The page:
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Six Strategies For Unclogging A Drain Without Chemicals


Many of us can relate to this sinking feeling. While cleaning up before a dinner party, the soap water just swirls around the sink, going nowhere. Or, while showering, you notice that the water is past your ankles. The level keeps rising—and so does your anxiety.

Before reaching for a chemical solution, try these non-chemical methods. Although the strategies aren’t toxic, proceed cautiously, as you don’t want to exacerbate the problem. In general, you should avoid putting damaging items down any drain. And, when in doubt, call a pro.
 Boiling water


Pouring a small amount of boiling water intermittently into the drain may dislodge the clog, according to Martens Plumbing & Heating in Mukwonago, Wisconsin. Don’t dump all the water in at once; ensure the hot water is draining.

This method does have a risk. The hot water might melt some of the gunk and push it farther down the pipe, where it hardens into a second clog, notes Michael Berry, owner of Folsom Plumbing Company in Folsom, California. Hot water “can also cause pipes to expand and contract, leading to leaks,” he says.
Vinegar and Baking soda


Judging by social media, a mix of baking soda and vinegar is a cure-all for a sink clog. The combination creates a gentle bubbly eruption that theoretically dislodges the mass.

“The truth is that it won’t work unless you add hot water,” says Steve Evans, owner of Memphis Maids, a housecleaning service.

“When you mix baking soda and white vinegar, the effect is certainly visually interesting, but it doesn’t mean that it’s going to be a miracle,” he says.

Hot water is the key ingredient, he maintains. Pour hot water down the drain first, then add the mix, followed by more hot water.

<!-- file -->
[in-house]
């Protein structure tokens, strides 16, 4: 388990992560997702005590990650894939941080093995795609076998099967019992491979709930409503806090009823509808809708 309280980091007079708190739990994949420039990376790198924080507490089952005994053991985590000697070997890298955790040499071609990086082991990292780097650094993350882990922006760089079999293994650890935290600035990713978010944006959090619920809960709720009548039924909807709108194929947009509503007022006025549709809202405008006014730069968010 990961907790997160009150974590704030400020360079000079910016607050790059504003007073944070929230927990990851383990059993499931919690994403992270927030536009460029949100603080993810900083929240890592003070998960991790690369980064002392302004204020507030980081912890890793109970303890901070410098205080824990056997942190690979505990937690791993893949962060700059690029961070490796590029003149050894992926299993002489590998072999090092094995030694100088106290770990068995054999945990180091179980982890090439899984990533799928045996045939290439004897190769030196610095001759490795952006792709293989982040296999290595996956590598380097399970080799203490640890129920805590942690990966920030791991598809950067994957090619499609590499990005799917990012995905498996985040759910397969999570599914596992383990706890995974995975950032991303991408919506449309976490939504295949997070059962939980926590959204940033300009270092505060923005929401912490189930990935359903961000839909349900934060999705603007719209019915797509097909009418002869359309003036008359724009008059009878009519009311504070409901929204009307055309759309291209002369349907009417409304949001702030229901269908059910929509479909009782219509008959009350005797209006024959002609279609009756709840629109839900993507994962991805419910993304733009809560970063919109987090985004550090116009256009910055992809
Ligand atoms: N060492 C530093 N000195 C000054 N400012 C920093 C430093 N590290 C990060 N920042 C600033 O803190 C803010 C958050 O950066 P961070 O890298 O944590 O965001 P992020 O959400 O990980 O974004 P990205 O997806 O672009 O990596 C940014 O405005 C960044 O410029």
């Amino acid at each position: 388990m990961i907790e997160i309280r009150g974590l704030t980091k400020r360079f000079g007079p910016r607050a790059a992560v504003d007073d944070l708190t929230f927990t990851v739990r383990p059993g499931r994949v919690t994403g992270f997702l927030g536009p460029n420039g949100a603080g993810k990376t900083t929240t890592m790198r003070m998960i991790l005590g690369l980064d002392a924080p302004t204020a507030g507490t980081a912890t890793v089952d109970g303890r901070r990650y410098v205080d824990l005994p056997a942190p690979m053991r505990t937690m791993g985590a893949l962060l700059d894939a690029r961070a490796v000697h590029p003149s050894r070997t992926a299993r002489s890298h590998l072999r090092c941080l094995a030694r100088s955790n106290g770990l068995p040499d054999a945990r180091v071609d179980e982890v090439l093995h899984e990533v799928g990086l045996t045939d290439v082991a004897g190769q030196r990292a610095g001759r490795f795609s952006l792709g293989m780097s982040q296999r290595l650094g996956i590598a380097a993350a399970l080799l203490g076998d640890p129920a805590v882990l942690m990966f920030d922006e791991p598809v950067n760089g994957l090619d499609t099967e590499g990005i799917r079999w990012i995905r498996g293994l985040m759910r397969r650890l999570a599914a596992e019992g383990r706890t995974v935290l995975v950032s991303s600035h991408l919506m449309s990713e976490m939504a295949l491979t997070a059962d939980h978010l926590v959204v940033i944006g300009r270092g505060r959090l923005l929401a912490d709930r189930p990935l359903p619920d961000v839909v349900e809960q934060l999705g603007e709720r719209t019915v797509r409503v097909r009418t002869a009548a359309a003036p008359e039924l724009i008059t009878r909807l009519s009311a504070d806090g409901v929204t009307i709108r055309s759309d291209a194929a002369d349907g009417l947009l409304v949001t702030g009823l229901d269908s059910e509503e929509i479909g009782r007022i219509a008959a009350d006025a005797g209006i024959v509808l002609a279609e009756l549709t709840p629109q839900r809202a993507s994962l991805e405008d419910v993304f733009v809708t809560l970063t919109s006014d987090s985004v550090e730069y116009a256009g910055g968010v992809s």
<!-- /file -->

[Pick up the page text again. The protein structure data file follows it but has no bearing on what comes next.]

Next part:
As for the baking soda and vinegar recipe, Martens Plumbing & Heating recommends using one-third cup of each.


For this recipe, you’ll need a half-cup each of baking soda and salt. Mix these ingredients, pour them in the drain, wait 15 minutes, and follow with boiling water.

Use this method sparingly, as salt is not good for your pipes, Berry says.


A plunger isn’t just for toilets—you can use it on most drains, Berry says. “If the clog is caused by a buildup of hair or soap scum, a plunger may be all you need.”

The plunger uses suction to break up the clog, not ram it through the pipe, explains maintenance technician Glen Garza, a consultant for the web site The Project Girl. Use a plunger that’s large enough for the drain, and don’t use too much force.


The U-shaped drain pipe under your bathroom and kitchen sinks is removable. First, place a pan or bucket underneath to catch water or debris. Next, unfasten the p-trap and clear any clogs. You can even insert a drain snake into the pipe.


In a pinch, use a clothes hanger with a hook on the end to grab a mass of hair and soap residue. A more professional approach involves using a drain snake. Once you have reached the clog, the end of the snake grabs the material for removal. Larger drains require an auger or metal snake with a crank.

“It should be inserted into the drain and moved along until it reaches the obstruction,” says Nathan Sanders, CEO of Plumbing Navigator, a blog that offers solutions to typical tenant and homeowner questions.

You can use flexible drain snakes, available on Amazon, regularly to keep your pipes clean and remove hair before it can clog the pipes.